I have felt the same about many games over the years, so I thought I’d make a list. Feel free to let me know about others that you encountered that ended up being a great game despite your initial judgment.

 

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Concordia – So many gamers have probably backed away from this one just due to the box art. The artwork does this fine game injustice.  With a geek rating of 7.84 (at the time of this writing), the game is very highly rated.

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Coal Baron – “has players sending meeple miners underground to dig tunnels and acquire coal, which comes in four levels of quality and which is used to fulfill contracts.”   Oh my – that doesn’t sound good.  Luckily the game play is much better than it’s there.  The theme of running a mining operation wasn’t one that I would have expected to like, but after a few plays I found this game to be a great medium weight euro with a strong worker placement mechanic.

 goaGOA  – ” a strategy game of auctions and resource management, is set at the start of the 16th century: beautiful beaches, a mild climate, and one of the most important trading centers in the world. Competing companies deal in spices, send ships and colonists into the world, and invest money. Are you on top or at the bottom? It depends on how you invest your profits. Will you make your ships more efficient? Enhance your plantations? Recruit more colonists? Only a steady hand in business will help.”  If that’s not bad enough, the box art is very bland too.   As it turns out, the game is actually a great auction game.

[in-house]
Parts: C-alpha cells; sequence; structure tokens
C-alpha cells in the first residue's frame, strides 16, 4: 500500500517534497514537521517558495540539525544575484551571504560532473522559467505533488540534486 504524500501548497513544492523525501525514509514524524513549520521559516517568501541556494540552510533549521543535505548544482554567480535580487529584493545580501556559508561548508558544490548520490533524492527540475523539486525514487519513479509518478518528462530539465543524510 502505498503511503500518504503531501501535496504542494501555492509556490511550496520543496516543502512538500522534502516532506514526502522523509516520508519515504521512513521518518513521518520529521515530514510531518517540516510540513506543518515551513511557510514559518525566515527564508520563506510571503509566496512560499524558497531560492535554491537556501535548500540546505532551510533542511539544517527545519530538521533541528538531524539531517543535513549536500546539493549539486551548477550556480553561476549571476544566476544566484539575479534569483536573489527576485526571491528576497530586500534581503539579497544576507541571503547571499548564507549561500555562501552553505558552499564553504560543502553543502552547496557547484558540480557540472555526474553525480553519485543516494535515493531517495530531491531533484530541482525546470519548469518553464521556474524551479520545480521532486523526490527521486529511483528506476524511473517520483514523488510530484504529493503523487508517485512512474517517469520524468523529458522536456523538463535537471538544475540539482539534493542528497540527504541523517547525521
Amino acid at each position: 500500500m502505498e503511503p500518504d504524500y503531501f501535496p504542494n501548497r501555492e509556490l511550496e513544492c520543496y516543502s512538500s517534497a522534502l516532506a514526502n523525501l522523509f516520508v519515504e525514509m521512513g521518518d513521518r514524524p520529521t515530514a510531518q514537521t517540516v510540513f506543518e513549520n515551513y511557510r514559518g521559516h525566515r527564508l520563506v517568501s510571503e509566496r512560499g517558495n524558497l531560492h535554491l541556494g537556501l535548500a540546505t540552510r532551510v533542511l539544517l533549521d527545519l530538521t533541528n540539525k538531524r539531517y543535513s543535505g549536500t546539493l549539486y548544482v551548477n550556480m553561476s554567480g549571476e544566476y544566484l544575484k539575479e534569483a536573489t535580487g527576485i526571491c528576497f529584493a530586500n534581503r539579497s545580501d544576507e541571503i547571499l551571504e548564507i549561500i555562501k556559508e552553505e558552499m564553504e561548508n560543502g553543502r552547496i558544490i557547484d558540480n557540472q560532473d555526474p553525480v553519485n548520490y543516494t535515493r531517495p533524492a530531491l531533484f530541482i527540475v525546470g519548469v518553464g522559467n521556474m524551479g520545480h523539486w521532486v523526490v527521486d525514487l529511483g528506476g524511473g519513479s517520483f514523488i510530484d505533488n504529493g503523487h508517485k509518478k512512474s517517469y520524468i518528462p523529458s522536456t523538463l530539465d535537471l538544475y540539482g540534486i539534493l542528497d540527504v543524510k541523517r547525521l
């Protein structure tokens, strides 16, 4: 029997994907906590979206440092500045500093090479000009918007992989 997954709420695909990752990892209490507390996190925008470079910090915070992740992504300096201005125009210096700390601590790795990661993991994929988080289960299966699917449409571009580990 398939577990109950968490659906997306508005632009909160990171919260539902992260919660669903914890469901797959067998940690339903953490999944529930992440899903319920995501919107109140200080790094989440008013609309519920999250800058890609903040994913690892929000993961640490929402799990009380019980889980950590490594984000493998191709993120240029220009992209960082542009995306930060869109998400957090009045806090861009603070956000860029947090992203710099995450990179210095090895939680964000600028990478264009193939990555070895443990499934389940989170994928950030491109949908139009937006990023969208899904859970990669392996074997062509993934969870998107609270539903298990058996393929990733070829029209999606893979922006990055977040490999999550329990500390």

Agricola – “In Agricola, you’re a farmer in a wooden shack with your spouse and little else. Onagicola a turn, you get to take only two actions, one for you and one for the spouse, from all the possibilities you’ll find on a farm: collecting clay, wood, or stone; building fences; and so on“.   Surprising, the theme absolutely works for this game, and eventually you’ll find yourself proud of how you scrapped by and built a fine little farm.   Agricola is one of the top rated board games on BGG.   As a gamer, you owe it to yourself to give this one a try.

endeavorEndeavor by Z-Man Games is a game that looks bland based on the board design and components.  When one of my gaming group set the game up to play, I thought to myself here comes another dry euro – I was pleasantly surprised to find such a great game.   This one is currently out of print, so might be hard to find, but worth a play if you have the chance.

hoity toityHoity Toity – possibly the worst named game of this list.  I’m guessing it was somehow a translation issue.   Hoity Toity is a fairly simple game about set collecting sets of old ‘junk’ that you players will be showing off.   If you can get past the unfortunate name, the game is pretty fun, especially with larger player counts.
It’s a game designed by Klaus Teuber of “Settlers of Catan” fame.

The next great game in disguise is my favorite game, Bruges.  When a friend picked this up a brugesOrigin’s a few years back, I took one look at the dour looking folks on the box and thought “Oh No…this looks awful”.  After a play or two, I realized that this was such an amazing game.  In fact, I’m hoping to visit the city of Bruges at some point based on how much I have enjoyed this game.
The moral of the story, is look beyond the art and components before throwing a game aside.